In India, my travel to Karaikudi led to my discovery of the most amazing Chettinad flavours, interspersed with Sri Lankan influences as cooked in the Meyyappan household. What was meant to be a holiday to beat the holiday hangover, I arrived at The Bangala in Karaikudi (Tamil Nadu) based on (and accompanied by) a chef friend. And that is where I met the passionate matriarch of the family who runs this beautiful heritage property with flavours that are traditional and pure Chettinad. Meenakshi Meyyappan is a stickler for perfection.

While the restored Bungalow, The Bangala, makes for your perfect luxury retreat and a vantage point from where you can explore the rest of the area, including the Chettiar mansions in the Karaikudi region or the tile making village of Athangudi or the looms of Chettinad, you can also learn some authentic Chettinad recipes from the head chef.

I spent an afternoon learning some crab rasam, Anglo-Indian mutton cutlets, Upu Kari (mutton cutlets) and a Chettiar version of the Tamil staple vatha kozhambu. While mine was a short class, The Bangala hosts extensive learning classes for those who come here to especially learn Chettinad cooking. Mrs Meyyappan, as the grand old lady is fondly referred to, has also authored a book called, The Bangala Table: Flavors and Recipes from Chettinad along with Sumeet Nair and Jill Donenfeld, (with Rohit Chawla's food photography). The book is a bestseller.


While food is always the focus in one's travels, learning how to cook local can happen spontaneously. Like, this one time when I was a part of an artists' retreat at Te Aroha in Kumaon up north in India. A creative gathering of noted artists, who explored the area for inspiration and translated that inspiration into works, we'd stop and spend time with the local villagers nearby.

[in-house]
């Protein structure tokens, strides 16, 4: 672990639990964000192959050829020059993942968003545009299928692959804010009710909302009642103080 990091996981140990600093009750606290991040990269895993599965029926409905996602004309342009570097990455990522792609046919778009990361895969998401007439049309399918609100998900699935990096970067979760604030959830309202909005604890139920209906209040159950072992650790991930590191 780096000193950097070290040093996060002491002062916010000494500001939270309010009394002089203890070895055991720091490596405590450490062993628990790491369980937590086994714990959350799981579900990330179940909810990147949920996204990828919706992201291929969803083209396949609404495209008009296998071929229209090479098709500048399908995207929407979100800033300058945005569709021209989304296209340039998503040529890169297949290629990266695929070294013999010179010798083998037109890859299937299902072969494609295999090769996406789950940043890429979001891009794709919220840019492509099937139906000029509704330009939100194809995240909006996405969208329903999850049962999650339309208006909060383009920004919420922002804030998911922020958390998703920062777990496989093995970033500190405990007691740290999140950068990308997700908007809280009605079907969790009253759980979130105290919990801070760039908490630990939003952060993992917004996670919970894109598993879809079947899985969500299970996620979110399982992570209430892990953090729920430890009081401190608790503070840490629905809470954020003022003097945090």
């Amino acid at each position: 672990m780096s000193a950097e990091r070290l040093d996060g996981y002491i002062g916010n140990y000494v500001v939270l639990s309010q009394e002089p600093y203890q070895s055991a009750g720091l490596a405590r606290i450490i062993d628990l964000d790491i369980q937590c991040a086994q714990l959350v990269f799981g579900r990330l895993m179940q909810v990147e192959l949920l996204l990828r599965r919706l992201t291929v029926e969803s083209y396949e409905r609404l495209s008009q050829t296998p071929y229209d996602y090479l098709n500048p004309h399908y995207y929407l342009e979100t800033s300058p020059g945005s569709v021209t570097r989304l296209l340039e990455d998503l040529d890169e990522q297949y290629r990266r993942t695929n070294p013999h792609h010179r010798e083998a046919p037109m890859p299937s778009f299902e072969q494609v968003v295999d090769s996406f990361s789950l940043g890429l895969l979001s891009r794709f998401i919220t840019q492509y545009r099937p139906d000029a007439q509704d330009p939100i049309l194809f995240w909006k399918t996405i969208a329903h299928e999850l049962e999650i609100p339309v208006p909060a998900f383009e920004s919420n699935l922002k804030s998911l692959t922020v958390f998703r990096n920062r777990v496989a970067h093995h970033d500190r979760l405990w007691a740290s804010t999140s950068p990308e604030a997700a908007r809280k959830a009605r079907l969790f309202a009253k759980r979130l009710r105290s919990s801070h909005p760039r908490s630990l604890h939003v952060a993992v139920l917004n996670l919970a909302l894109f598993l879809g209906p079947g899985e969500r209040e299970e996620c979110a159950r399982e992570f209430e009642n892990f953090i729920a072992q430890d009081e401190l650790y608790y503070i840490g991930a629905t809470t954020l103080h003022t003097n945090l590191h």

Our curiousity about their cooking led us to getting invited for an intimate cooking session with a Kumaoni family, watching them prep and cook their meal from real up close, lending a helping hand where needed.

We prepared a local dal called Gahat or Kulath ki daal, Kafuli (a leafy prepration made from leaves like spinach), Bhaang ki Chutney, served with Mandua ki roti most ingredients unheard of in the part of India that I come from.

Travelling to the part, you can request for a session from the hotel. Come to think of it, each opportunity one gets to travel is also an opportunity to carry something creative back, in terms of learning or even delving deeper into their culture via food.

Kumaon is only one example where we reached out to the locals and were well rewarded in terms of food experience. Offbeat travels in particular present a great opportunity for slow travel and learning.

If in Mauritius, some hotels are open to assist you in setting up a class with locals, be it for Mauritian food or Bhojpuri-Indian influenced food class. Likewise planning to travel to Jordan, Petra Kitchen is most recommended, or if in Italy, you can look out for Chateau specials.

Whichever way you reach out to enhance your culinary journey, the joy is in the knowledge that each of such meal has only brought closer to their hearts and kitchens. The bonus, you learn to appreciate their habits and culture even better and for many, present it on your table. Truly global, wouldn't you say?